Nearly four years ago, Spec. Hilda Clayton, a combat photographer in the U.S. Army, was documenting a live-fire exercise in Afghanistan when, without warning, a mortar tube accidentally exploded in front of her.
Clayton, 22, was killed in the blast, along with an Afghan military photographer she was training and three Afghan National Army soldiers. Eleven other people were injured.
In the instant before the device detonated, Clayton snapped one last picture. So did her trainee.
On Monday, the Army published the images in its May-June issue of the Military Review, the Army’s professional journal.
Unreleased until now, they offer a haunting view of a soldier’s final moments, capturing the dizzying burst of fire, smoke and debris that claimed the lives of five people.
In a short write-up on the incident, Military Review praised Clayton’s service, saying she died documenting a “critical juncture” of the war in Afghanistan.
“The story was not in the fighting but in the partnership that was necessary between U.S. and Afghan forces to stabilize the Afghan nation,” Military Review wrote.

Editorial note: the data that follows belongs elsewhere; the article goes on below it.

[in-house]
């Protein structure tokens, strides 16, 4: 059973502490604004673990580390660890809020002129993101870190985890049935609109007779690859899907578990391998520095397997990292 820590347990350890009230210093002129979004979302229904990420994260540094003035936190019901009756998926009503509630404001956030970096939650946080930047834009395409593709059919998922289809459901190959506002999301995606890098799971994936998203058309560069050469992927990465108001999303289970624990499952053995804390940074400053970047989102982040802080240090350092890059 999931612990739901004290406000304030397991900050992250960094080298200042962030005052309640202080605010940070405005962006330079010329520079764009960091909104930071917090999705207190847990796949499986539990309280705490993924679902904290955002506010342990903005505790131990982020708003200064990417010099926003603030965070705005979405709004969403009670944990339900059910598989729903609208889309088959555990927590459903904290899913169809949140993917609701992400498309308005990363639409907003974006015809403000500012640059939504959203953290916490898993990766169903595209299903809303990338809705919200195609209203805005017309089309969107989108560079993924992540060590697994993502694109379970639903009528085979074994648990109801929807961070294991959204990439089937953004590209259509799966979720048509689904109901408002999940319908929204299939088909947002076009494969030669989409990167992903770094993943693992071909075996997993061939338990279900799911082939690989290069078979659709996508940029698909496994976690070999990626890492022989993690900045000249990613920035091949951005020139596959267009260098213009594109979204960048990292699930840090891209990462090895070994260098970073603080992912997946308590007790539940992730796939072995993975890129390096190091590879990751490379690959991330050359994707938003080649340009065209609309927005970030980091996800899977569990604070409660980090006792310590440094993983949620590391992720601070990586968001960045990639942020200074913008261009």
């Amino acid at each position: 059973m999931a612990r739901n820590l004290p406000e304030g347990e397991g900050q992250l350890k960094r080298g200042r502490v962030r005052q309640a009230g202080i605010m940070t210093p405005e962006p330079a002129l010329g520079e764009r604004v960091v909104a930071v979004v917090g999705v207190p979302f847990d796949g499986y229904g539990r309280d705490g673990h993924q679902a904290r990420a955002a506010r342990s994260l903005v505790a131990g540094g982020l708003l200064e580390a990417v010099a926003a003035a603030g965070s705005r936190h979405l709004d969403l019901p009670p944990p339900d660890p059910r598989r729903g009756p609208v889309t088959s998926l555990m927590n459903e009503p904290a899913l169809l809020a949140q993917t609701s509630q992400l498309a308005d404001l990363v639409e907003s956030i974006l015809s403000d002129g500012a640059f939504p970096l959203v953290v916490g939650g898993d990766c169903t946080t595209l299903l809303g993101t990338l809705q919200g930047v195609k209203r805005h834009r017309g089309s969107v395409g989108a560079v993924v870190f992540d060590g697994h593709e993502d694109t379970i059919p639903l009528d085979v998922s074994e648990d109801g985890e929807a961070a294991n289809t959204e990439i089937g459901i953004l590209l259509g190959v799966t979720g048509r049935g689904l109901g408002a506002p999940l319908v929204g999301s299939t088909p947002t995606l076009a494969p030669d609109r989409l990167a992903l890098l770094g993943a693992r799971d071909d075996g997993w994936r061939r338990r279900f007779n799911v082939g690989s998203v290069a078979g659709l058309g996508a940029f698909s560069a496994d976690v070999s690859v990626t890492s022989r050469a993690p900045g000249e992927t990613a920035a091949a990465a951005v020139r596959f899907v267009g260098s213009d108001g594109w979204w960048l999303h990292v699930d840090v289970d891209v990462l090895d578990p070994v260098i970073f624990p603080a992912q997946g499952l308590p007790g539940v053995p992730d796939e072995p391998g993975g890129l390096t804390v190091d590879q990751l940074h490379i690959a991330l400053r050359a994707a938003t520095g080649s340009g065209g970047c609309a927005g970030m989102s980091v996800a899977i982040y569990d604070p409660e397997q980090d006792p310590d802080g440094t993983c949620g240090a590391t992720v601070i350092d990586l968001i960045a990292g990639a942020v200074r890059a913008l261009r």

Clayton was the first combat documentation and production specialist to be killed in Afghanistan, the Army said.
Bill Darley, managing editor of Military Review, told Time that the photos were brought to the journal’s attention by a staff member who served with her.
Clayton’s family approved the release of the photos, as did her unit, Stars and Stripes reported.
Clayton, who was from Augusta, Georgia, had been deployed overseas for less than a year when she died. After graduating from the Defense Information School in July 2012, she was assigned as a visual specialist to the Army’s 55th Signal Co., known as Combat Camera, according to the Augusta Chronicle.
She was attached to the 4th Armored Brigade Combat Team, 1st Cavalry Division, in Afghanistan, where her mission was to document the training of Afghan forces. The brigade is nicknamed “Long Knife.”
In July 2013, Clayton was in Laghman Province in northeastern Afghanistan taking pictures of her American and Afghan counterparts when the mortar exploded. The Army said that the group was conducting a “mortar validation exercise” at Forward Operating Base Gamberi.